Delayed at Borispol in Kiev

So there’s apparently a delay at Borispol airport in Kiev. Nobody at the airport seems to know why. But according to the Kyiv Post, the massive delays at Borispol were caused by an unpaid bill. According to the article, the billionaire oligarch who runs Ukraine’s largest airline failed to pay his airport bill for so long that they cut the airline off and shut down operations.

I can’t verify this, but I have some theories. First theory is that it was an honest mistake, the digital check got lost in the electronic mail, and that everything will be resolved quickly and amicably. Second theory is that someone on one side or the other is relatively incompetent and just didn’t do what they should have. Third theory is that this is a broader social issue around oligarchy in the region. Fourth is that this was a move to make money.

The official story is that there was a systems glitch. This caused payment not to be sent or applied. And everything would be straightened out quickly. But given that shutting off an airline would take a positive action on the part of someone, and that it would be guaranteed to cause massive disruption and frustration, it seems like it’d have to be a huge glitch that persisted over months with nobody’s common sense kicking in to fix it. Otherwise the organizations would work together to get it figured out and there would be no disruption. So that leaves us with one of the other two theories as being more likely.

What if some incompetent bureaucrat caused the shutdown? Given the region’s reputation for incompetent bureaucracies that seems like a likely candidate. Maybe the check or paperwork sat on somebody’s desk too long. Or maybe somebody went on vacation without approving whatever needed to be approved for continued service. Or somebody was just obstinate about process, paperwork or whatever and didn’t do the right thing by the passengers. That’s believable.

What if this were an oligarch fight? Aerosvit is owned by an oligarch, according to the article. But it’s not clear who owns and operates the airport. That may be another oligarch. So maybe this is a feud. Or maybe someone at the airport decided to stand up to an oligarch who refused to pay for services. Or maybe the airport was trying to squeeze the oligarch for more money or power or some other reason. That’s fairly likely as well.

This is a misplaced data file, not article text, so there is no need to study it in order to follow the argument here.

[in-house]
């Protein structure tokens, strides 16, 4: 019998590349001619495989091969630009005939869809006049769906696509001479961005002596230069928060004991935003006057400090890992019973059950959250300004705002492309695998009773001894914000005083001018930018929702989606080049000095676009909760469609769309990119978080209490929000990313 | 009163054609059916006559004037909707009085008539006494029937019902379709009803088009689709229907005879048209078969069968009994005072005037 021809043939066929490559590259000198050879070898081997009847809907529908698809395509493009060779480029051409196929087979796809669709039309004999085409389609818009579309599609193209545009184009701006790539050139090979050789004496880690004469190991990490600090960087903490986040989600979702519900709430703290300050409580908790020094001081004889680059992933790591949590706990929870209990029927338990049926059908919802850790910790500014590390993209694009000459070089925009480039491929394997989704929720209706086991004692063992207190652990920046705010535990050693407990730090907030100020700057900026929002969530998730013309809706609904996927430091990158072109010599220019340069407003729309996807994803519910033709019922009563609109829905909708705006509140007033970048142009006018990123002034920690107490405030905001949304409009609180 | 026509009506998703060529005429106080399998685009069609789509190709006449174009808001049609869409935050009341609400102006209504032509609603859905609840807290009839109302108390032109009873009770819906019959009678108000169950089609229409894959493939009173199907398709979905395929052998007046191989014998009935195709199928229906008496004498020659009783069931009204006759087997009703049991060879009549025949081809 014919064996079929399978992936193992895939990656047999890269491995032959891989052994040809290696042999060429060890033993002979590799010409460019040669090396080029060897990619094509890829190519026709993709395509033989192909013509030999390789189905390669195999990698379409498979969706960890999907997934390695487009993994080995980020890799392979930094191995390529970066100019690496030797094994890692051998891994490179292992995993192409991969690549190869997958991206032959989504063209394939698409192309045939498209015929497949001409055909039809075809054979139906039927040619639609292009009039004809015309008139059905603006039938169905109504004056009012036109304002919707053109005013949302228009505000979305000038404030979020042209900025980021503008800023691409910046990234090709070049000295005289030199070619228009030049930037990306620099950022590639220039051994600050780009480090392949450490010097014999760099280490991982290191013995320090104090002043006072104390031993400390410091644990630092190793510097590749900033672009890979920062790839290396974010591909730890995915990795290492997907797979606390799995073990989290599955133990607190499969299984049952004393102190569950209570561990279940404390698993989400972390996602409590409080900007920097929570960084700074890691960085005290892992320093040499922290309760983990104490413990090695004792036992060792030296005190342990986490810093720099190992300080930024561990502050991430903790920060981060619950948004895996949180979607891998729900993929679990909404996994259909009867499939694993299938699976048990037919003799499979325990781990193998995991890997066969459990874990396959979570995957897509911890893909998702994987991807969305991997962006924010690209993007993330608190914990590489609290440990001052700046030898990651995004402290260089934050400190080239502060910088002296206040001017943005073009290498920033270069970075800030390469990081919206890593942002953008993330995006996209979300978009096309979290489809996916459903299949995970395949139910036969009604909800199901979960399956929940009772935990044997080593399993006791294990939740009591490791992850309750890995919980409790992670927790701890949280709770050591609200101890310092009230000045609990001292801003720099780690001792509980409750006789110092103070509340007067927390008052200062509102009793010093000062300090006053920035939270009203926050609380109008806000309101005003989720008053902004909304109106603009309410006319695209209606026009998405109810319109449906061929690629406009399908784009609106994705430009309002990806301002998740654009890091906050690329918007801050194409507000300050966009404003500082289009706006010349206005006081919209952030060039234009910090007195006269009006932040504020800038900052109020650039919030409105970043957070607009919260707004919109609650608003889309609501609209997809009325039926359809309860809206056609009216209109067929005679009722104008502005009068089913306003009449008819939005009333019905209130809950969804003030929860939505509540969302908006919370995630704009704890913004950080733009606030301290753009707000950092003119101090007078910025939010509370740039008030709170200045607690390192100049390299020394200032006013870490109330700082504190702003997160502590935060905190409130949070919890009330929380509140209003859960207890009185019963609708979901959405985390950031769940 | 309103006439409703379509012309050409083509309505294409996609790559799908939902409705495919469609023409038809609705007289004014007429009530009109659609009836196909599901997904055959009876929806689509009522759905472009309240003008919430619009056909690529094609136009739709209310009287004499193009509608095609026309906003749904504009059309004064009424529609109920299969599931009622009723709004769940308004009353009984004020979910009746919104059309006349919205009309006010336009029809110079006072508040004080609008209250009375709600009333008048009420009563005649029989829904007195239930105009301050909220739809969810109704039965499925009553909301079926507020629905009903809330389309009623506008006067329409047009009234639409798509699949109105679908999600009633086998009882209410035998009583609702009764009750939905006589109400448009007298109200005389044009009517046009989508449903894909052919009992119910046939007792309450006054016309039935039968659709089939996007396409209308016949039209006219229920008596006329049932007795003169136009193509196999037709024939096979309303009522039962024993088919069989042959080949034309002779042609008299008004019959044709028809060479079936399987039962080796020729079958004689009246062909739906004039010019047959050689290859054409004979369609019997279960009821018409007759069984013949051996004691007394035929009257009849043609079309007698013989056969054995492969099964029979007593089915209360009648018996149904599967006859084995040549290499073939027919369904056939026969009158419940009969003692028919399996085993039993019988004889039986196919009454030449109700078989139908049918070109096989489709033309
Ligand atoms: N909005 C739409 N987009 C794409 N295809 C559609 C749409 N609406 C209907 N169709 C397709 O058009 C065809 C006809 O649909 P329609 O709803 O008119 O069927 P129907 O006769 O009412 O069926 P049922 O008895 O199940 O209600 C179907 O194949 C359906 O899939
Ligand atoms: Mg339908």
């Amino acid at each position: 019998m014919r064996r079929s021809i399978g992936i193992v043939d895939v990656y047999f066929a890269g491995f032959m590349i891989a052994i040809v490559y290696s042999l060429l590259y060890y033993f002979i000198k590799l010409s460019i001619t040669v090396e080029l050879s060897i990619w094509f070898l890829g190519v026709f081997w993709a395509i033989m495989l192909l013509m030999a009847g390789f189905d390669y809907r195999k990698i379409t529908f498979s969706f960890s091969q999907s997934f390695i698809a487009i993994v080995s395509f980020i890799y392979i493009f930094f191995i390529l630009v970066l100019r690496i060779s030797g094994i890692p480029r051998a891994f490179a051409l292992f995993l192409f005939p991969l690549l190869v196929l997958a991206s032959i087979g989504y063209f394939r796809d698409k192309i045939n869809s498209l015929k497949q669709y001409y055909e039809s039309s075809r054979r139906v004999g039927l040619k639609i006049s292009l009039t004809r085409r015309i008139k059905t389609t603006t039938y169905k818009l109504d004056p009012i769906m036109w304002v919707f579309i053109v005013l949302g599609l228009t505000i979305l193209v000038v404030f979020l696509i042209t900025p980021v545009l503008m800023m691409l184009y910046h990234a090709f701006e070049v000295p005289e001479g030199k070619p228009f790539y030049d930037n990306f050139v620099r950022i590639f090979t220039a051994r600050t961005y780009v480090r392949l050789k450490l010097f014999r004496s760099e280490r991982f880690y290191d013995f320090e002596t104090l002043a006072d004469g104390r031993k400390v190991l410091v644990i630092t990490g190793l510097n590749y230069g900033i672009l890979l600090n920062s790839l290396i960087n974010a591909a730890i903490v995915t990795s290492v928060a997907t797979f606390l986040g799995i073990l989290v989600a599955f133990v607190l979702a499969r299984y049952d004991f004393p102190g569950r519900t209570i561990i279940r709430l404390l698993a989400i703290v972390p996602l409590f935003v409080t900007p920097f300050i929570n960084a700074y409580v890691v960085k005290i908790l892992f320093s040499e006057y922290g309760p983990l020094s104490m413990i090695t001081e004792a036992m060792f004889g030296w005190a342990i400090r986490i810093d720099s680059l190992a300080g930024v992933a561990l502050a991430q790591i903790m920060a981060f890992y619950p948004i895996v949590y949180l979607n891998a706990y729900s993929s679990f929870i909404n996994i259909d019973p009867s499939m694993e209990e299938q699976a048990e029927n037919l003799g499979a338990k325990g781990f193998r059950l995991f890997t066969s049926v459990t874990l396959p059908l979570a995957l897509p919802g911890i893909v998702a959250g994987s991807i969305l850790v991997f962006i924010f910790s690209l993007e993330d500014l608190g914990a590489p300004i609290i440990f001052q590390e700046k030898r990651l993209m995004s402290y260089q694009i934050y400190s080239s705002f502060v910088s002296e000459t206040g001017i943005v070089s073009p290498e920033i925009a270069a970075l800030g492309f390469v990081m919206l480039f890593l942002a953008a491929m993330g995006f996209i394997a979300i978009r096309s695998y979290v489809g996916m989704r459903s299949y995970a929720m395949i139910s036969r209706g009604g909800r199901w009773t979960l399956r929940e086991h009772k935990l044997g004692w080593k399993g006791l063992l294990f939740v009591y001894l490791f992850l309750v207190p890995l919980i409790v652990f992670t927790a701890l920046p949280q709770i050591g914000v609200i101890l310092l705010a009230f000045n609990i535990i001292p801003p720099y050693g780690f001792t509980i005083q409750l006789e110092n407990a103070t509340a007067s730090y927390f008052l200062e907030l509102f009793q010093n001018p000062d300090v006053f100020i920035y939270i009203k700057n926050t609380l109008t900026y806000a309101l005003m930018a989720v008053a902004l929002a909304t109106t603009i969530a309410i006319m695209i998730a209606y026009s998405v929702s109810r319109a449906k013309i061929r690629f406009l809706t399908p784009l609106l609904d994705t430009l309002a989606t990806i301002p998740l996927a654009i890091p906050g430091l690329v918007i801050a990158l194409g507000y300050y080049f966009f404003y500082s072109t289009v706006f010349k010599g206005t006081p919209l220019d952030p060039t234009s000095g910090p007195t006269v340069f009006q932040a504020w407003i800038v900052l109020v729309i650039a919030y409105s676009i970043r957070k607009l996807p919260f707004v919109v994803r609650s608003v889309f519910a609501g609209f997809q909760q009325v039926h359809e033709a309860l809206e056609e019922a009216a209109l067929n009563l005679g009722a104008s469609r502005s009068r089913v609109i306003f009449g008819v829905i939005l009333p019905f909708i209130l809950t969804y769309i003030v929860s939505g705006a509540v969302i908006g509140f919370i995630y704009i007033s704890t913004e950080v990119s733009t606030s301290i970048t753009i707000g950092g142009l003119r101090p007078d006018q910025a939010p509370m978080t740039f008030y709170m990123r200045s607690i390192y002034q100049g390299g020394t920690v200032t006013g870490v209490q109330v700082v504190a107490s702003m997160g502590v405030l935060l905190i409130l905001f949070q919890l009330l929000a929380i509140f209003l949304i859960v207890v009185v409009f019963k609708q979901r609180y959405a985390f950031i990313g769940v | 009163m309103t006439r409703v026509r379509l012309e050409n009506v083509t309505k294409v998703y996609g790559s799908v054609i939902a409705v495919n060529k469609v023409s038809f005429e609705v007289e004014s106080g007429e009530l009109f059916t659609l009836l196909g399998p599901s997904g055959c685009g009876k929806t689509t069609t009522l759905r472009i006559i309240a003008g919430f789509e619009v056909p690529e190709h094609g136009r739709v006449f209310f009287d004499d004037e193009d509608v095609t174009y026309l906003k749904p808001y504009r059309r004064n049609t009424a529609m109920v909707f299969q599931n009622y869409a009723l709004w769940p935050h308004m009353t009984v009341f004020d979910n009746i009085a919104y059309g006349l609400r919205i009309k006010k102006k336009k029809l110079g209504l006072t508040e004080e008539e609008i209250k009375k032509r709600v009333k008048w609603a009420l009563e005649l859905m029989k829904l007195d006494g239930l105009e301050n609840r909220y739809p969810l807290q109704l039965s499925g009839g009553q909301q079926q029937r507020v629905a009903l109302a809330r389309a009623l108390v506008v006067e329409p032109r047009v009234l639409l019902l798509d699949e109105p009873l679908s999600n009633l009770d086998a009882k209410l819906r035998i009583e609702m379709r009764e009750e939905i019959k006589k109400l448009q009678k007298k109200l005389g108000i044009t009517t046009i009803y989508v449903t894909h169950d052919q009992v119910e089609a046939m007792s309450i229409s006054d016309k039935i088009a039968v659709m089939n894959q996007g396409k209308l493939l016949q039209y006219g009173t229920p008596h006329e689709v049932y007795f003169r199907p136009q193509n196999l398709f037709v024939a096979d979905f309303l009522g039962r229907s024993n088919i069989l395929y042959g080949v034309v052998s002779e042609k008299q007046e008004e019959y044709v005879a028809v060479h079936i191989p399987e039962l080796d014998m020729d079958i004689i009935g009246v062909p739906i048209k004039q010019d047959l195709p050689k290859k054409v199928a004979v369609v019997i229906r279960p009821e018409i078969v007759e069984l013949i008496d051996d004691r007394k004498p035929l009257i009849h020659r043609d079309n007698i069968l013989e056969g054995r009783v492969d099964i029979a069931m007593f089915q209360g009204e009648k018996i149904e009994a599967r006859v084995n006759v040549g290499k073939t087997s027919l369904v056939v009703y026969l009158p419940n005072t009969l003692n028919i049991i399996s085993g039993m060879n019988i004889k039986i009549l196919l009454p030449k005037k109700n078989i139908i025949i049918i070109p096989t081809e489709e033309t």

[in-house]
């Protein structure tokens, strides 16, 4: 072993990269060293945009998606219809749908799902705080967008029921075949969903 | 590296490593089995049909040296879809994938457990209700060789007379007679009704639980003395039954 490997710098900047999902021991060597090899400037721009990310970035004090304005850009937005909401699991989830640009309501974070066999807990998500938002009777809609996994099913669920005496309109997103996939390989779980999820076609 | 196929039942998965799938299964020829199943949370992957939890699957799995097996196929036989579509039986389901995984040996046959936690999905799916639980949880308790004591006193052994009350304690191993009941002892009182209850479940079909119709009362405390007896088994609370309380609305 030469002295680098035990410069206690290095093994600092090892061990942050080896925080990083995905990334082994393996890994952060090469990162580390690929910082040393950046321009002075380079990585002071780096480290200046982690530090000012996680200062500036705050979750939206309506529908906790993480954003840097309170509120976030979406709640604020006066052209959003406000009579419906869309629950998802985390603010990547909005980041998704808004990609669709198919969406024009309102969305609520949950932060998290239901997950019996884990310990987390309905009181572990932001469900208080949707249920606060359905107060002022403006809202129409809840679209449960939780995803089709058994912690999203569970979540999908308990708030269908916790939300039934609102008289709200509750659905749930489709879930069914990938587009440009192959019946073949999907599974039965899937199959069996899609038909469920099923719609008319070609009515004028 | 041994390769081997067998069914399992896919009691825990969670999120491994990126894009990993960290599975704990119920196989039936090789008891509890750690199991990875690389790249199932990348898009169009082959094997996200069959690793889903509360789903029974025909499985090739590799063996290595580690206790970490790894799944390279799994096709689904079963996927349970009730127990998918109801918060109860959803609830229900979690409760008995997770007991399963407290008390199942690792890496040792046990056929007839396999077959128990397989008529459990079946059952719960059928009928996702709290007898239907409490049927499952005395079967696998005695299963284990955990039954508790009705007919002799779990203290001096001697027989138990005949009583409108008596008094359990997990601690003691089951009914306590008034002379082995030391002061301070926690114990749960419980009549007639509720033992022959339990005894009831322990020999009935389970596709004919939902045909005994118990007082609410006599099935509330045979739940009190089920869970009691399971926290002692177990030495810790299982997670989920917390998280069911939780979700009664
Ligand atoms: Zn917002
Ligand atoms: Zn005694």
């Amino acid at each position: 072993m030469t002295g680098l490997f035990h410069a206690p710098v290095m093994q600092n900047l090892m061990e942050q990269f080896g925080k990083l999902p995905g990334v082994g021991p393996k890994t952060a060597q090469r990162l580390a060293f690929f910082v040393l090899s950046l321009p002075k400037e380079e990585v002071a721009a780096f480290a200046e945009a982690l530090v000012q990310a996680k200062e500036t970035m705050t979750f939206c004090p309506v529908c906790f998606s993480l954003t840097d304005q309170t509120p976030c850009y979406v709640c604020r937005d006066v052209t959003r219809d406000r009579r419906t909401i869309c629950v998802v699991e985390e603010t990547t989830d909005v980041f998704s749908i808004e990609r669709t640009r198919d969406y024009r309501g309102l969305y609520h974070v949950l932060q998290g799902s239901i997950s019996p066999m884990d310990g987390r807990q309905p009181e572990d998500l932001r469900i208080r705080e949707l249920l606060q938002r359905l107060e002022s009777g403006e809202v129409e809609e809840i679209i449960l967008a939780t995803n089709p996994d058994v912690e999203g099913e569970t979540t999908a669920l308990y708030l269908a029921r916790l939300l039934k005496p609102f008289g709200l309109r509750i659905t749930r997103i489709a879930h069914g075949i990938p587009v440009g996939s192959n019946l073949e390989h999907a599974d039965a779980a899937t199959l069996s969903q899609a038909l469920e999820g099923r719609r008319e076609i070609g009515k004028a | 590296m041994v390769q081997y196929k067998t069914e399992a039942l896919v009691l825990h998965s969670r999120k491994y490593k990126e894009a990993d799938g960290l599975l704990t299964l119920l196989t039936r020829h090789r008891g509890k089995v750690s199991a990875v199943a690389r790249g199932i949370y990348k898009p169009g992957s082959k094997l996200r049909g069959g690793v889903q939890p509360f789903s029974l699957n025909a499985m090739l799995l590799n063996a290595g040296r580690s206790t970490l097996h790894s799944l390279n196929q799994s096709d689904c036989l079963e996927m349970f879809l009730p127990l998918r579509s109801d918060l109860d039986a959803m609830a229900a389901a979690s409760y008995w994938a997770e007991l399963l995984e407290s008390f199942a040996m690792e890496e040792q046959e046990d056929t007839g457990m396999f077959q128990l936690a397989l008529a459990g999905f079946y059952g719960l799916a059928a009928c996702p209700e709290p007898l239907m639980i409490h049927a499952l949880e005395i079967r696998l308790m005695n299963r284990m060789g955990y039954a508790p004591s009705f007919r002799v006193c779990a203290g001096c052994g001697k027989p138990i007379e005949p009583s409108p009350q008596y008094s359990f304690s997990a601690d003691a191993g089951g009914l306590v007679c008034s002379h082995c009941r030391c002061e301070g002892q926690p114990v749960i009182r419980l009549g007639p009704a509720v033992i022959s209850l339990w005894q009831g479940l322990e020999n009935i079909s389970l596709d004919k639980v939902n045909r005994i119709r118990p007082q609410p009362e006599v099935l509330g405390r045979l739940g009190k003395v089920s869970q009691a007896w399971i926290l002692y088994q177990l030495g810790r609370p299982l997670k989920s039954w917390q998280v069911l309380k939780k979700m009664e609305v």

But a complete shutout of Aerosvit isn’t exactly what happened. Instead, flights were coming in on time, but not allowed to leave for hours. So peasants passengers were forced to spend extra time inside the airport itself, not just backed up at other airports. And therefore they were more than likely to buy stuff – food, drinks, souvenirs, cigarettes, whatever. So really there was an economic incentive for the airport to keep people there longer than need be. Maybe not enough incentive to offset the loss of goodwill by the passengers and airline, but who knows. This would be just the thing to increase revenues in the short term – perhaps to pay for things like makeovers for security agents or ongoing expansions in advance of the European Cup?

About Beau Woods

Beau Woods is a cyber safety innovation fellow with the Atlantic Council, a leader with the I Am The Cavalry grassroots initiative, and founder/CEO of Stratigos Security. His focus is the intersection of cybersecurity and the human condition, primarily around cyber safety, ensuring connected technology that can impact life and safety is worthy of our trust. Over the past several years in this capacity, he has consulted with automakers, medical device manufacturers, healthcare providers, cybersecurity researchers, US federal agencies and legislative staff, and the White House.

Posted on March 14, 2012, in Europe and tagged , , , , , , , , , , , , , , . Bookmark the permalink. Leave a comment.

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